Crypto-politics today: Belarus, Telegram and the digitisation of social conflicts
Translation by:Victoria Scrutton
On 24 May 1844, Samuel Morse sent the first telegram in history. The contents, which were delivered from Washington to Baltimore, were comprised of a biblical quote from the Hebrew Book of Numbers: “What hath God wrought!”. Today, over a century and a half later, people are talking about a new kind of Telegram: a messaging app and social network which enables users to send private messages and access news. In Belarus activists are using this app to challenge a regime they vehemently oppose. Across the world, though, this growing link between technology and social movements raises major questions about where espionage ends, and the right to information begins.
For months now, Belarusian citizens have been gathering in Minsk and other parts of the country to demand that Aleksander Lukashenko steps down from his position as President. In fact, the country has been shaken by protests since 9 August 2020, when Lukashenko, who has been in power since 1994, won the national elections once again. According to Svyatlana Tsikhanouskaya, the currently-exiled head of the opposition, and a large proportion of the population, the vote was rigged.
Ana is 21 years old and she's a member of the Belarusian Students' Association: “I witnessed the events of the 9-10 August with my own eyes. My mother told me to be careful and that I shouldn't go. But how could I not? That election night I saw grenades, gas and other weapons for the first time in my life. This dictatorship is taking away our youth,” she says. Due to her participation in the protests, Ana has been forced to leave not only her flat but the country itself. The same thing has happened to many of her friends and colleagues, who are now in prison or 'self-exiled' in Lithuania, Poland and Estonia. "We were forced to leave the country, in this emergency manner, to avoid being detained. I've been living in exile for almost two months now, because the authorities consider me a public danger... yet I've never done anything illegal."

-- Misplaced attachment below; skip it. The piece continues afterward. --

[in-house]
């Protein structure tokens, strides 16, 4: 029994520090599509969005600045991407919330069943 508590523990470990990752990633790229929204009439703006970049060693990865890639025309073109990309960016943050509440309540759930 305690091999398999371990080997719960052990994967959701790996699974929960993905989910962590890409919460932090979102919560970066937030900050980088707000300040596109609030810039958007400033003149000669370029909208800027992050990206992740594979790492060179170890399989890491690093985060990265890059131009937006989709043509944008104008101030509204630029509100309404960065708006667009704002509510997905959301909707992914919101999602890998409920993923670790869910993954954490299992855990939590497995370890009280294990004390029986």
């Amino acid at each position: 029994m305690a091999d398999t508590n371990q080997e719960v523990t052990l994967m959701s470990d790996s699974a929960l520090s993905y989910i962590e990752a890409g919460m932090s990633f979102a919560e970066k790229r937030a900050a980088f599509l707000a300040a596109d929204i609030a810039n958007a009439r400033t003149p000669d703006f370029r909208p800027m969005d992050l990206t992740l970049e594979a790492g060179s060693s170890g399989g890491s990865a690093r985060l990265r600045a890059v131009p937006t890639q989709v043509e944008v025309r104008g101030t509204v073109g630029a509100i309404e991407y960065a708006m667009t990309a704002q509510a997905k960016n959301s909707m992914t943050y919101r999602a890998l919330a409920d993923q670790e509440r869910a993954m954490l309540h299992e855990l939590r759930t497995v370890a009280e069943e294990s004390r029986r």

Since the start of the protests, over 25,000 Belarusians have been temporarily detained or arrested, and hundreds of people have been injured in clashes with the police. On 15 November, officers in Minsk detained more than 300 people in a single day. This was a hard crack down on what were largely peaceful protests. According to the Washington Post, the squares were filled with 200,000 people.
“I'm in my early twenties now. I've lived under Lukashenko's rule all my life: nursery, high school, the first years of university, my law degree [...] I've never seen real political parties, elections without fraud, democracy without tyranny. In Belarus it has become normal to live without thinking about freedom [...] Belarus is a country free of all freedoms,” says Ana. “I want to go home, and soon," she adds, "the protests are ongoing, but they are changing form. Belarusians won’t let themselves be silenced again. They might lock us in prison for 24 hours, beat us or start criminal trials, but we will keep on fighting."
With limited internet access and police using stun grenades, tear gas and batons, civil society and activists in Belarus are increasingly turning to innovative 'encrypted' methods to coordinate their activities. The most popular of all is Telegram.